Political parties are the great rainmakers of the modern age. They package ideas. They put together programs. They organize blocs of voters. They tell us what is happening -- what is going right and what is going wrong. They point a way forward; and they provide us with protection against the rain coming from the other side. When they are effective, they provide a narrative linking the private hopes of their supporters to some great national program of reform. They keep their own people dry by the quality of that narrative -- by the ability of the arguments and images they deploy to act as an effective umbrella against narratives coming from their opponents. For at least thirty years after the New Deal, the biggest umbrella in American politics was a liberal one, constructed and held up by the Democrats. But that umbrella broke long ago, great holes torn in its canvas from the 1970s by the disintegration of the New Deal coalition and the rise of the Christian Right. For the last three decades -- in one branch of government after another -- a conservative umbrella has held sway, and Republicans have been the normal political beneficiaries of its canopy. The issue before us, as the Obama presidency begins, is whether that conservative canopy is itself now being replaced. Right-wing forces in the United States clearly fear that it is. How else are we to understand the venom, outrage and even despair visible in much of the reaction by Republican politicians and their core supporters to the initial policy moves of the new administration. But one swallow does not make a spring, and though the election result in November 2008 was an important moment of realignment in American politics -- as potentially important in its way as were the realignments of 1932 and 1980 -- whether that potential can be realized is still to be determined. The big issue -- of whether the United States will go to the left or to the right -- is still in play.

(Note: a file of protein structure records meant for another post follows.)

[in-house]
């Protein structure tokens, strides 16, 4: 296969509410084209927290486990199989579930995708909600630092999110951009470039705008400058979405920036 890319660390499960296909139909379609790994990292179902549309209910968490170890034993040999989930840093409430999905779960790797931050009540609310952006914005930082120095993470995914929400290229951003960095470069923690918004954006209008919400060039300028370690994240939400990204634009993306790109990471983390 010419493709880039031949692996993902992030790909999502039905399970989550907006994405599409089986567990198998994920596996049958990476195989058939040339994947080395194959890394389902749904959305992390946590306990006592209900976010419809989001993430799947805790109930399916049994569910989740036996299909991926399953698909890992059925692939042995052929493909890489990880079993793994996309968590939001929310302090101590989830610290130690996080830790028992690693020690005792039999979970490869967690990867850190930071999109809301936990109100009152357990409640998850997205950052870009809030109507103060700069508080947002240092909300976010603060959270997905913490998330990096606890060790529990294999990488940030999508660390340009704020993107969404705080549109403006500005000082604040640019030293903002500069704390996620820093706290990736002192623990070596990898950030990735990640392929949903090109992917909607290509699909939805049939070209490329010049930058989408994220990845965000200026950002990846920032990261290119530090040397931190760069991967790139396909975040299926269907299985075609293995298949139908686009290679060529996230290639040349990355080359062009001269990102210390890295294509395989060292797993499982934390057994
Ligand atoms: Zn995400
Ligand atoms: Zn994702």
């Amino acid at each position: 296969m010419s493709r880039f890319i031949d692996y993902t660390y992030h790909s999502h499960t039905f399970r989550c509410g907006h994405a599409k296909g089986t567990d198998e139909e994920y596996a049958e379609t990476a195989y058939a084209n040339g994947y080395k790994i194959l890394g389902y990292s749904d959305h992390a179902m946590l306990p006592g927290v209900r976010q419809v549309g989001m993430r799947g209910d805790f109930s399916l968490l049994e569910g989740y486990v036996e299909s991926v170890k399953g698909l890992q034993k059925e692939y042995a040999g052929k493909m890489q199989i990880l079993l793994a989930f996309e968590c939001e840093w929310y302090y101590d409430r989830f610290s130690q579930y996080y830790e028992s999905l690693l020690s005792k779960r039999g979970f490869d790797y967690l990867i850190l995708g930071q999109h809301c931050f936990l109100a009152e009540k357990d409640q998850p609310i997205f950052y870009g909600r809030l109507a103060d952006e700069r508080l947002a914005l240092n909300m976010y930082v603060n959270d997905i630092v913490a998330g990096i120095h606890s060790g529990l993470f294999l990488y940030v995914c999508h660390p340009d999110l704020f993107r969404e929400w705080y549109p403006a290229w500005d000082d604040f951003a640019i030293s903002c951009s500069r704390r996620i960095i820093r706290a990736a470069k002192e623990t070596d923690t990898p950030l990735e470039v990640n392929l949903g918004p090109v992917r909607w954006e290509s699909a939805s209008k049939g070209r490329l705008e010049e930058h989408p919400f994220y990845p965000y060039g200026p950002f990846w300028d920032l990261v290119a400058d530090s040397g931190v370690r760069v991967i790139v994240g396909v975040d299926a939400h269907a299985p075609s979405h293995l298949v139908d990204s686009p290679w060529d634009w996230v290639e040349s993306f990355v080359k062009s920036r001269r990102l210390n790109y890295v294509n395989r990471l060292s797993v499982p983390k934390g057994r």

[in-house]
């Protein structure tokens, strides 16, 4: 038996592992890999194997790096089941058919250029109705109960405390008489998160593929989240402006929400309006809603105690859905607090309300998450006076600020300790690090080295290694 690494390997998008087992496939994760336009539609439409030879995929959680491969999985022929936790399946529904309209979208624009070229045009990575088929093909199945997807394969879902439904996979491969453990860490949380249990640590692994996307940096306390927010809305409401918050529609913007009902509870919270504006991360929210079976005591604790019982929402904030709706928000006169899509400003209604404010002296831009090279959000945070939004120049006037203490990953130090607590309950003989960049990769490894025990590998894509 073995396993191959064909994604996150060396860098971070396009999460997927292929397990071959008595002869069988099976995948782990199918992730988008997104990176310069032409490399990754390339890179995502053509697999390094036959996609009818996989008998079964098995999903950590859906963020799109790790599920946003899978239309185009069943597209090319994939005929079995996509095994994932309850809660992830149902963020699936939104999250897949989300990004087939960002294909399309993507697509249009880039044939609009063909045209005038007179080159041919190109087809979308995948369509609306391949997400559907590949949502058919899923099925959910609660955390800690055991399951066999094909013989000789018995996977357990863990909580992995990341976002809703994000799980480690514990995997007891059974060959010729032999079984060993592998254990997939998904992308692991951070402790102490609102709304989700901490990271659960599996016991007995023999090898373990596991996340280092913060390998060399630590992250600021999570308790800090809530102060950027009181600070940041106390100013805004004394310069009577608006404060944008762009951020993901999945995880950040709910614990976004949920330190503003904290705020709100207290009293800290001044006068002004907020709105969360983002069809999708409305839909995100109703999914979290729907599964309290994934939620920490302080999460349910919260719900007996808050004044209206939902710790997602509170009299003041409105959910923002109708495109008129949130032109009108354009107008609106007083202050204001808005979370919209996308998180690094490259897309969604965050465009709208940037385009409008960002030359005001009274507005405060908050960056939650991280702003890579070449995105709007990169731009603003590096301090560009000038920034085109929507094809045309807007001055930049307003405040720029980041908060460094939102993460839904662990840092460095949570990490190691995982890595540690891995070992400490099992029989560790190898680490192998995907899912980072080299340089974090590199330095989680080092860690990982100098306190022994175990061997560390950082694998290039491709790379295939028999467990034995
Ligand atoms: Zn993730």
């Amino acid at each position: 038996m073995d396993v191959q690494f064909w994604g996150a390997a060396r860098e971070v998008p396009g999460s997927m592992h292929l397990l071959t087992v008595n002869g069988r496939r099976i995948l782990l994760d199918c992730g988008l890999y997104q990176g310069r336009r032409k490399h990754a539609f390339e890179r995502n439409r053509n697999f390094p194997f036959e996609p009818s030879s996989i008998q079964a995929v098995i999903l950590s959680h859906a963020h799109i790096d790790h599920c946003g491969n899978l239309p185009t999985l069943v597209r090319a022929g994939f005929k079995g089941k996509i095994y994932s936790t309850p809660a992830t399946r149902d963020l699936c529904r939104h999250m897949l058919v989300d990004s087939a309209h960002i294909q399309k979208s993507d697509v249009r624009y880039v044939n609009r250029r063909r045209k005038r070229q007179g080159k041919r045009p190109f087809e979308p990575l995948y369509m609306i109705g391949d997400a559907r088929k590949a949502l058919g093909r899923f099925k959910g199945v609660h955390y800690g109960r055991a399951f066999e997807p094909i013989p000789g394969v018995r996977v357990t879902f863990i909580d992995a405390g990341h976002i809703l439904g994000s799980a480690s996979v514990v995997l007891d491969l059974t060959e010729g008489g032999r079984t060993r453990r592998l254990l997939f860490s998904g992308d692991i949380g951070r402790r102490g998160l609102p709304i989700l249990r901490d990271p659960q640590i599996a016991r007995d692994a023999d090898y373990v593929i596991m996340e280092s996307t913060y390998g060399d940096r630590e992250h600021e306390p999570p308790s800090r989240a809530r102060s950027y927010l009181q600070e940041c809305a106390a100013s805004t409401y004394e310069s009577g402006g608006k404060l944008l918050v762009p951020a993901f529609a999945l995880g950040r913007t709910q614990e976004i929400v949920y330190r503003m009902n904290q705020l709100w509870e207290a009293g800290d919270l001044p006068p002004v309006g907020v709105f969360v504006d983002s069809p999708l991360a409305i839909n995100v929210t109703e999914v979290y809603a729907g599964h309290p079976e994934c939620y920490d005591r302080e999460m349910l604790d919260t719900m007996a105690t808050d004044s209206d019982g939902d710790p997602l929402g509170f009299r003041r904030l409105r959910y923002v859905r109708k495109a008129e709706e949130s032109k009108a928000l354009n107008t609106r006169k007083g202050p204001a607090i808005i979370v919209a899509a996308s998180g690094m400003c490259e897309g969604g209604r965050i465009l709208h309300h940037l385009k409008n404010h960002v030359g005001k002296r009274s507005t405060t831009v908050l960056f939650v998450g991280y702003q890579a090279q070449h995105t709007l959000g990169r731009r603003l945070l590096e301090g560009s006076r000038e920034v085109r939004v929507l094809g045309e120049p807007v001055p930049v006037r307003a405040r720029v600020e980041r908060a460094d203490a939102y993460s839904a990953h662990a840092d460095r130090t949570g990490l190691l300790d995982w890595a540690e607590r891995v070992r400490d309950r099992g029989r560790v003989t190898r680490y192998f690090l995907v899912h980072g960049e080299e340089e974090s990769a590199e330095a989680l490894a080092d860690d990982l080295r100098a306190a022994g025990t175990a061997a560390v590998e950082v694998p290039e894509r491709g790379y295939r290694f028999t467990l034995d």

Still in play -- and, if we are being honest -- so much further from breaking in a progressive direction now than was the case in 2008. For what we have just witnessed, in the election of Donald Trump, is what some of us hoped that we had put behind us in 2008: the full fruits of conservative America's long battle for the minds and soul of the U.S. electorate. The great tragedy of the Obama presidency is that those hopes were not realized. The great tragedy was that the presence in the White House of a genuine progressive failed to eradicate long-established layers of racism and misogyny in the mind-set of key groups of white non-college educated working-class voters, many of them locked away in the depleted labor markets of rural and small-town America.